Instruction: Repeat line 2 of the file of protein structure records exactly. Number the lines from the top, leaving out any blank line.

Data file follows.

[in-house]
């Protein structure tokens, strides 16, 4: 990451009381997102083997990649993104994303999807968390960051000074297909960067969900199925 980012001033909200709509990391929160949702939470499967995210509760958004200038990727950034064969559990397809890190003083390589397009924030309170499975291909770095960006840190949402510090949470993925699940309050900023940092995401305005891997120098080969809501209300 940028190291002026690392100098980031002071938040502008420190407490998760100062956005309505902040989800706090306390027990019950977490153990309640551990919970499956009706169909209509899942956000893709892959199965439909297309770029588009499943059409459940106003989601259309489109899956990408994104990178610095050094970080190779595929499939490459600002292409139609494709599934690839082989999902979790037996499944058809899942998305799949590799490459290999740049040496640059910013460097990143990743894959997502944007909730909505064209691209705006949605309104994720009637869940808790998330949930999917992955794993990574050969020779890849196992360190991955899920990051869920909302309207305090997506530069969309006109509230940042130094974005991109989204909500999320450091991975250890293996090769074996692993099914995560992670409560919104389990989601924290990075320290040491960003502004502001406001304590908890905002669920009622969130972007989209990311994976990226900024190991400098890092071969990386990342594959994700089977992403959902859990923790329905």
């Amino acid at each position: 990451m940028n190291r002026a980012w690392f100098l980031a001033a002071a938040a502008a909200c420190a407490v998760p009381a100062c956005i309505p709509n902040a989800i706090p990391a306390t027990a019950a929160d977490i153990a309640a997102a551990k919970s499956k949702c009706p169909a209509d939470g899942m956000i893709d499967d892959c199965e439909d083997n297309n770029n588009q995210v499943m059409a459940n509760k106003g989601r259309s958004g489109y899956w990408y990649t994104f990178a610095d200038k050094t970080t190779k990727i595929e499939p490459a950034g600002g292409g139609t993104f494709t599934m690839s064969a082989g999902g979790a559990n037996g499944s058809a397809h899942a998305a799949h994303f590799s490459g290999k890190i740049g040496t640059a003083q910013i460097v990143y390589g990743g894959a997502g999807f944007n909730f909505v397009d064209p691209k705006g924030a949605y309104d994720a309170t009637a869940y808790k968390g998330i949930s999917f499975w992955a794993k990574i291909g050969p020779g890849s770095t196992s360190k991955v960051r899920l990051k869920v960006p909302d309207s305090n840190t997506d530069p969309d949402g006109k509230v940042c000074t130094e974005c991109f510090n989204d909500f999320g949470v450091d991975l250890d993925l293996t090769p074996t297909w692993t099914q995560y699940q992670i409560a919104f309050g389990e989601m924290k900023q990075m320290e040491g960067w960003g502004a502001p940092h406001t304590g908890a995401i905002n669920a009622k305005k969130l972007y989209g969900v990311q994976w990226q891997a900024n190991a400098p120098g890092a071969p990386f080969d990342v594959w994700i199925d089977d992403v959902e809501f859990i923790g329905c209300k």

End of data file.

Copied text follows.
């Protein structure tokens, strides 16, 4: 990451009381997102083997990649993104994303999807968390960051000074297909960067969900199925 980012001033909200709509990391929160949702939470499967995210509760958004200038990727950034064969559990397809890190003083390589397009924030309170499975291909770095960006840190949402510090949470993925699940309050900023940092995401305005891997120098080969809501209300 940028190291002026690392100098980031002071938040502008420190407490998760100062956005309505902040989800706090306390027990019950977490153990309640551990919970499956009706169909209509899942956000893709892959199965439909297309770029588009499943059409459940106003989601259309489109899956990408994104990178610095050094970080190779595929499939490459600002292409139609494709599934690839082989999902979790037996499944058809899942998305799949590799490459290999740049040496640059910013460097990143990743894959997502944007909730909505064209691209705006949605309104994720009637869940808790998330949930999917992955794993990574050969020779890849196992360190991955899920990051869920909302309207305090997506530069969309006109509230940042130094974005991109989204909500999320450091991975250890293996090769074996692993099914995560992670409560919104389990989601924290990075320290040491960003502004502001406001304590908890905002669920009622969130972007989209990311994976990226900024190991400098890092071969990386990342594959994700089977992403959902859990923790329905």